TRANSITION – from classes to dancing tango socially

It’s never too early to go to your first social dance

Don’t think you have to be an experienced dancer, you don’t!  As a newcomer you are a vital part of the Tango world – it’s the regular new dancers who continue to grow the Tango scene and keep it fresh and interesting.

If you’ve fallen in love with Tango and want to make rapid progress, dancing one hour a week at your class will soon not be enough, so it’s important to find as much opportunity to dance Tango as possible.

Classes (more about classes – here)

Your weekly classes probably have a short practice session at the end of the evening.  Take every opportunity to use this time. This will be your first experience of social dancing.   It’s also essential to embed the evening’s class work into your mind and body and integrate it with what you’ve already learned.  This will help to develop a sound technique which is the foundation of becoming a good dancer.

Práctica / Guided Práctica (greater explanation can be foundhere)

Recommended as an informal interim step between classes and a Milonga.  Prácticas can be similar to Milongas but in a far less formal atmosphere and not so structured. Teachers often organise a separate Práctica evening as a complement to their classes as an introduction to a full evening of social dancing. Visitors are always welcome.  So take advantage of these opportunities as soon as possible.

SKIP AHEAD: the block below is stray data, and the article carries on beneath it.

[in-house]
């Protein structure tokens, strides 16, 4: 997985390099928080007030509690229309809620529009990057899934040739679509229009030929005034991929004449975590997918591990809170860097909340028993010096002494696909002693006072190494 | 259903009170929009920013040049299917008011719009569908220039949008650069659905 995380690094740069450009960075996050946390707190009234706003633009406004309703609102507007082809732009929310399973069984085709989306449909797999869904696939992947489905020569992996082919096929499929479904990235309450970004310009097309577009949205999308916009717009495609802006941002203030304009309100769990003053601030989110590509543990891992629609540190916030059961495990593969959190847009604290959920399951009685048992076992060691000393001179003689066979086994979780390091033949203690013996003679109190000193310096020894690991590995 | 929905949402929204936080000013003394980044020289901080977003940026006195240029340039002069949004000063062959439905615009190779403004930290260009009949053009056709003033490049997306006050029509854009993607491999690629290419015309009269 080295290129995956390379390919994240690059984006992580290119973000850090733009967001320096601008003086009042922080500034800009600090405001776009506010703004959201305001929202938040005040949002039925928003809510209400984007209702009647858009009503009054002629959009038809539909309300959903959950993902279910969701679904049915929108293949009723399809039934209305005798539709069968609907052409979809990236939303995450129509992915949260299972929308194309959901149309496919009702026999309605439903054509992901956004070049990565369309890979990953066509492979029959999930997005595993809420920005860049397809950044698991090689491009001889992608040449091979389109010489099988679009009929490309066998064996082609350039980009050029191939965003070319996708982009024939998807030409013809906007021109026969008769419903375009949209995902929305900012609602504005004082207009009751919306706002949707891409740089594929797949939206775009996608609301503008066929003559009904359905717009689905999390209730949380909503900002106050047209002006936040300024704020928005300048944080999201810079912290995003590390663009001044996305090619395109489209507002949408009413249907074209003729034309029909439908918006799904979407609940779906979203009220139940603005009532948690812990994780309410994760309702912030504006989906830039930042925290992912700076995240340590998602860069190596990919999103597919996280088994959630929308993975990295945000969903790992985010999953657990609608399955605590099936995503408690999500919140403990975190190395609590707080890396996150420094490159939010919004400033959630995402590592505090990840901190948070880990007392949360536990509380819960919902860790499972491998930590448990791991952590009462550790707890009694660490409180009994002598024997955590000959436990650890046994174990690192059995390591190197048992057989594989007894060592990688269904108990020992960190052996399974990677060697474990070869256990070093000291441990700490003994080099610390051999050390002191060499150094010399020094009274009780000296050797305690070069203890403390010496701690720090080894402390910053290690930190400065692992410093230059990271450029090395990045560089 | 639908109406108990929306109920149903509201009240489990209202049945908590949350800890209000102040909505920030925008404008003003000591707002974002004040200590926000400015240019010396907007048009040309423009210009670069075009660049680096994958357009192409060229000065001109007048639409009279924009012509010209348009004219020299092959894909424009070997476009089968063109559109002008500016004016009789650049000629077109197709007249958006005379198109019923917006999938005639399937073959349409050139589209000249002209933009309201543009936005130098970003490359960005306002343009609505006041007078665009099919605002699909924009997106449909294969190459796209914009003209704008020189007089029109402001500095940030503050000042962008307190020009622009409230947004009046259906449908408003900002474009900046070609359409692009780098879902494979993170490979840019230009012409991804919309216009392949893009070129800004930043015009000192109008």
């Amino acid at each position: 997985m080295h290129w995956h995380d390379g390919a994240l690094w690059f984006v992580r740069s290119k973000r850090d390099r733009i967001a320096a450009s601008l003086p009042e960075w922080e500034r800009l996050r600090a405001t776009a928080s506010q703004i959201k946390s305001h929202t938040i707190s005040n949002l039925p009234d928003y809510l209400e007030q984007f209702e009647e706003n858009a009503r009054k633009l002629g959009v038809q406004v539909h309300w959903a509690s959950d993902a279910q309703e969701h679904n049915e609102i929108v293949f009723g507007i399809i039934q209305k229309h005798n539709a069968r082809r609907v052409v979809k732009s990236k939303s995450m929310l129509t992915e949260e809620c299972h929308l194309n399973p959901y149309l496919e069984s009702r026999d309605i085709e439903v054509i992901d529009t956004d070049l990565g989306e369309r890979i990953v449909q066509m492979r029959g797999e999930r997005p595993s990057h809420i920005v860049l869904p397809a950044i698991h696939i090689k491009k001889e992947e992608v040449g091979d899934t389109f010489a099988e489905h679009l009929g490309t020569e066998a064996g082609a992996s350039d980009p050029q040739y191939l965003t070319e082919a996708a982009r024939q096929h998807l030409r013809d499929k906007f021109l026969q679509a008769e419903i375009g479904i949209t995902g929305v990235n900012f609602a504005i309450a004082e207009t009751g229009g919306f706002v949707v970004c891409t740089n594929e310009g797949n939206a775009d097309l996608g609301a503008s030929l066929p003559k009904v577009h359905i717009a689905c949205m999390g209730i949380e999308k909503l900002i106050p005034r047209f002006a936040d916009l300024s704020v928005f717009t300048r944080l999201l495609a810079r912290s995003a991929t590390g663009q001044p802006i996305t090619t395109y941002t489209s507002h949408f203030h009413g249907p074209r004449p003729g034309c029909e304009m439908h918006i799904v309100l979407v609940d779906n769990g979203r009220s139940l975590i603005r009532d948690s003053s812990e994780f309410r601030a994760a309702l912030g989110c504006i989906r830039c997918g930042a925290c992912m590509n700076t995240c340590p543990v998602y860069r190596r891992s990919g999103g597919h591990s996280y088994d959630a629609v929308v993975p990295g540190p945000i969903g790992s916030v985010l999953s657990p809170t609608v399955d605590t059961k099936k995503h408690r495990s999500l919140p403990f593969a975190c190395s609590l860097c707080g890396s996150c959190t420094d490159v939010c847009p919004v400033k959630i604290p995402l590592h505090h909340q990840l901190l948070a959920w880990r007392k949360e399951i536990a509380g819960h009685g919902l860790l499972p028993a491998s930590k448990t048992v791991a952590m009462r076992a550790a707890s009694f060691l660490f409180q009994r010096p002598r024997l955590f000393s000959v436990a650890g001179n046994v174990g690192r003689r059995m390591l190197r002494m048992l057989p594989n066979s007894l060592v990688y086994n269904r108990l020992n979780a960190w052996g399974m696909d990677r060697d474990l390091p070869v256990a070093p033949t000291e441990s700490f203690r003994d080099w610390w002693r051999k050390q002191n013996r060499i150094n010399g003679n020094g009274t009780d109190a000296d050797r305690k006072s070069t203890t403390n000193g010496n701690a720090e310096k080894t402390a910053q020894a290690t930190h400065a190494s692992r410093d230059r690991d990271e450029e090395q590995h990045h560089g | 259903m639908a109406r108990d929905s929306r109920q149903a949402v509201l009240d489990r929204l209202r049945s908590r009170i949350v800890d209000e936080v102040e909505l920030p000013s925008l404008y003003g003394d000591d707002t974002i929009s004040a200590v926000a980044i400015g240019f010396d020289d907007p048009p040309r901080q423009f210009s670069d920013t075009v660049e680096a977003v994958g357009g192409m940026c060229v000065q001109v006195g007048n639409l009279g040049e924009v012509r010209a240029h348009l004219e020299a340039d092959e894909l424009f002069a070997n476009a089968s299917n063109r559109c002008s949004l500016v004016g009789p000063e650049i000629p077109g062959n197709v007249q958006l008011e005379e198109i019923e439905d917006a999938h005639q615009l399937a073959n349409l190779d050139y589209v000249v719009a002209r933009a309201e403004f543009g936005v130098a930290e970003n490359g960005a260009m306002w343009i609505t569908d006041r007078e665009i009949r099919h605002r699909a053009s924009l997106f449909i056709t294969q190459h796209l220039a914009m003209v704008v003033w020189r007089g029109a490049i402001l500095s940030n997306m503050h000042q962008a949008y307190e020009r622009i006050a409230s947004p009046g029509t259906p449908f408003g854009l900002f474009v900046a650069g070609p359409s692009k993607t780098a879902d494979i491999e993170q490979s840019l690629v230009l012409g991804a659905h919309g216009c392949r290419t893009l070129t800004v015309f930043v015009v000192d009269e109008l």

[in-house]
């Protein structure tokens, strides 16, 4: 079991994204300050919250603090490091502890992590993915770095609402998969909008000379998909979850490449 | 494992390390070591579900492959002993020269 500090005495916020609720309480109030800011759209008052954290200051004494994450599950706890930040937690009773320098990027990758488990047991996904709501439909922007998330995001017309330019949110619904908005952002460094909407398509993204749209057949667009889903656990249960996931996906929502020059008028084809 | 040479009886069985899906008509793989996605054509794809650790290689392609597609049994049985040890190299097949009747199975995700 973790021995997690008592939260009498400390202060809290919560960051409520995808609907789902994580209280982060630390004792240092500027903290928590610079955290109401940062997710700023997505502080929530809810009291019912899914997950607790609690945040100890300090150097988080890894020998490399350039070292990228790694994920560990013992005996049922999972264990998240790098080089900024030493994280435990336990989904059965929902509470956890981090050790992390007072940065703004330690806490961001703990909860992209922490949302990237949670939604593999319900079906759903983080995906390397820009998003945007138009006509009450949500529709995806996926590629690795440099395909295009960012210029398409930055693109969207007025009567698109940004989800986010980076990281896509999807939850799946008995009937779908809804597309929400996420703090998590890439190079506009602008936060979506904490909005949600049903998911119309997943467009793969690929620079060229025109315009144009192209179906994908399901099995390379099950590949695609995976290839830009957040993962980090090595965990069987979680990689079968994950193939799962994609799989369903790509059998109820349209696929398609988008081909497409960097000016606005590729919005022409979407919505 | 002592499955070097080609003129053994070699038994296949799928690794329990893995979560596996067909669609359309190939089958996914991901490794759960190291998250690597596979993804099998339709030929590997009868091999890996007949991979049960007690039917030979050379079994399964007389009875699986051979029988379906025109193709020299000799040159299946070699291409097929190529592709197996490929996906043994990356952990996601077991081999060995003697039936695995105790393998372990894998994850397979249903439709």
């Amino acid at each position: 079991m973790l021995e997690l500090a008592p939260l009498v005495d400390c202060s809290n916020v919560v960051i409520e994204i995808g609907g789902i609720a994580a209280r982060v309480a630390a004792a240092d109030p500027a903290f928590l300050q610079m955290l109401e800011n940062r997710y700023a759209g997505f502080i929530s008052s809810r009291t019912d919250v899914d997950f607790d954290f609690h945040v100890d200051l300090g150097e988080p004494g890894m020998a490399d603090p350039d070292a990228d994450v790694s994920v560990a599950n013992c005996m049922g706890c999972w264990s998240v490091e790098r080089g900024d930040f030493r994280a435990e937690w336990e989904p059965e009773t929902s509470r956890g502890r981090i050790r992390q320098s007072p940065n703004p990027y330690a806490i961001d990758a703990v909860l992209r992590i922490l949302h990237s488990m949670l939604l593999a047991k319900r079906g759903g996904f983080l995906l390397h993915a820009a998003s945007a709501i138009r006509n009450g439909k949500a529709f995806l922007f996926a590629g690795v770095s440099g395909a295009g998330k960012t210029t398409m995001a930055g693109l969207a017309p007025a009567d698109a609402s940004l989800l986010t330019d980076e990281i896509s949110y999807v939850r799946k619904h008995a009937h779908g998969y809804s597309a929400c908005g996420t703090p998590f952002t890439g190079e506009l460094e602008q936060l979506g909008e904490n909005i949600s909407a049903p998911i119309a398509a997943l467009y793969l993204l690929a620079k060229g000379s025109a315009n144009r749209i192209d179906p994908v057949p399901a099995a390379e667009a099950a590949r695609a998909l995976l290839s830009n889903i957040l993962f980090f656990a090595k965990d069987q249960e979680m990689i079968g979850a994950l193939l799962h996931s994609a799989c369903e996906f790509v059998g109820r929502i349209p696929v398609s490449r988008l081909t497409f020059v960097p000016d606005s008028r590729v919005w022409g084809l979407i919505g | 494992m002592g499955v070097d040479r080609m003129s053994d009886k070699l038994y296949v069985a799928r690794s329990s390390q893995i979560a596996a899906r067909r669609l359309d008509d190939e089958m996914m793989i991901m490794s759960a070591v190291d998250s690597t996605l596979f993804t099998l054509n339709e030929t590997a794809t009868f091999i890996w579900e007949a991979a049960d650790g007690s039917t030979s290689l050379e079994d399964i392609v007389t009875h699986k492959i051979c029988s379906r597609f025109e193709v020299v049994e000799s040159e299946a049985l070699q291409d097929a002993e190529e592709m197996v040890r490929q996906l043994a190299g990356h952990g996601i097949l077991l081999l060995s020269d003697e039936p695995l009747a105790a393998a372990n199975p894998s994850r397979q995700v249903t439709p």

Attending a Práctica regularly allow all dancers to make real progress and build confidence.  Even for the most experienced dancer it’s valuable time to work on their dance, maintain and improve their technique.  This cannot be done at classes alone and certainly not at Milongas.

At an organised Práctica you’ll be able to get used to dancing whole dances without stopping, completing whole tandas and dance with a variety of people.  For the uninitiated, experiencing an evening just social dancing can be very tiring – physically and mentally – especially in the early days.

You can workshop through movements on the dance floor.  Although there is no formal instruction, at a Guided Práctica the teacher/s will be available for help and support, and generally will keep an eye out for any struggling dancers.

Sometimes the music will be arranged in tandas similar to the more formal Milongas.  They will probably also include the odd Vals and the Milonga dance so you can  begin to familiarise yourself  with a wider variety of Tango music and Tango’s sister dances.